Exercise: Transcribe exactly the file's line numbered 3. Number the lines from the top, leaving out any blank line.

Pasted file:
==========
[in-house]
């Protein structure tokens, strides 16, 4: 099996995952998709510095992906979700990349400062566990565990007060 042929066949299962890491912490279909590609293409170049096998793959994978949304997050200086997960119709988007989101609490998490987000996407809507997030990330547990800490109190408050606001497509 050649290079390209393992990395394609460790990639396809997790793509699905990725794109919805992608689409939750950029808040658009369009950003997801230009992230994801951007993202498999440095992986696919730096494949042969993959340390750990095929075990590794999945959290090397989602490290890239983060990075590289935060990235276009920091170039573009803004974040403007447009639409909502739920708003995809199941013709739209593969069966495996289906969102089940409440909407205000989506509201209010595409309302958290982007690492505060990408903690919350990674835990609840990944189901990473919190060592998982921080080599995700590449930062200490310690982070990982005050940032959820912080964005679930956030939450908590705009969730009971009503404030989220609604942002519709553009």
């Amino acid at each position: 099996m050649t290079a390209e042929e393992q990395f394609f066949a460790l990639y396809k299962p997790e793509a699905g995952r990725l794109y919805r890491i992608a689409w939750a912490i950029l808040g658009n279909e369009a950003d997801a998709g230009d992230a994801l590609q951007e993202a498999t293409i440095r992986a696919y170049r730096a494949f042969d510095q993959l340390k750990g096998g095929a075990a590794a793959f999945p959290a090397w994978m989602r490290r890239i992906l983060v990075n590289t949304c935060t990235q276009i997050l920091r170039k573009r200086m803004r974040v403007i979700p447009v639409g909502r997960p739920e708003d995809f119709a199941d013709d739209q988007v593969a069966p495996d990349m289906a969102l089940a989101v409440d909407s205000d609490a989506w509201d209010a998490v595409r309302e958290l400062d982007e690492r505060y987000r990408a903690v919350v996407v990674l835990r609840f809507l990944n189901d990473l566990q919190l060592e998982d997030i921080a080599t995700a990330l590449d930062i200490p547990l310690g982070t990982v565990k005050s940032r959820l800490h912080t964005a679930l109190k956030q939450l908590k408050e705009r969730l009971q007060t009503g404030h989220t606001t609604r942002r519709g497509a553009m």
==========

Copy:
């Amino acid at each position: 099996m050649t290079a390209e042929e393992q990395f394609f066949a460790l990639y396809k299962p997790e793509a699905g995952r990725l794109y919805r890491i992608a689409w939750a912490i950029l808040g658009n279909e369009a950003d997801a998709g230009d992230a994801l590609q951007e993202a498999t293409i440095r992986a696919y170049r730096a494949f042969d510095q993959l340390k750990g096998g095929a075990a590794a793959f999945p959290a090397w994978m989602r490290r890239i992906l983060v990075n590289t949304c935060t990235q276009i997050l920091r170039k573009r200086m803004r974040v403007i979700p447009v639409g909502r997960p739920e708003d995809f119709a199941d013709d739209q988007v593969a069966p495996d990349m289906a969102l089940a989101v409440d909407s205000d609490a989506w509201d209010a998490v595409r309302e958290l400062d982007e690492r505060y987000r990408a903690v919350v996407v990674l835990r609840f809507l990944n189901d990473l566990q919190l060592e998982d997030i921080a080599t995700a990330l590449d930062i200490p547990l310690g982070t990982v565990k005050s940032r959820l800490h912080t964005a679930l109190k956030q939450l908590k408050e705009r969730l009971q007060t009503g404030h989220t606001t609604r942002r519709g497509a553009m």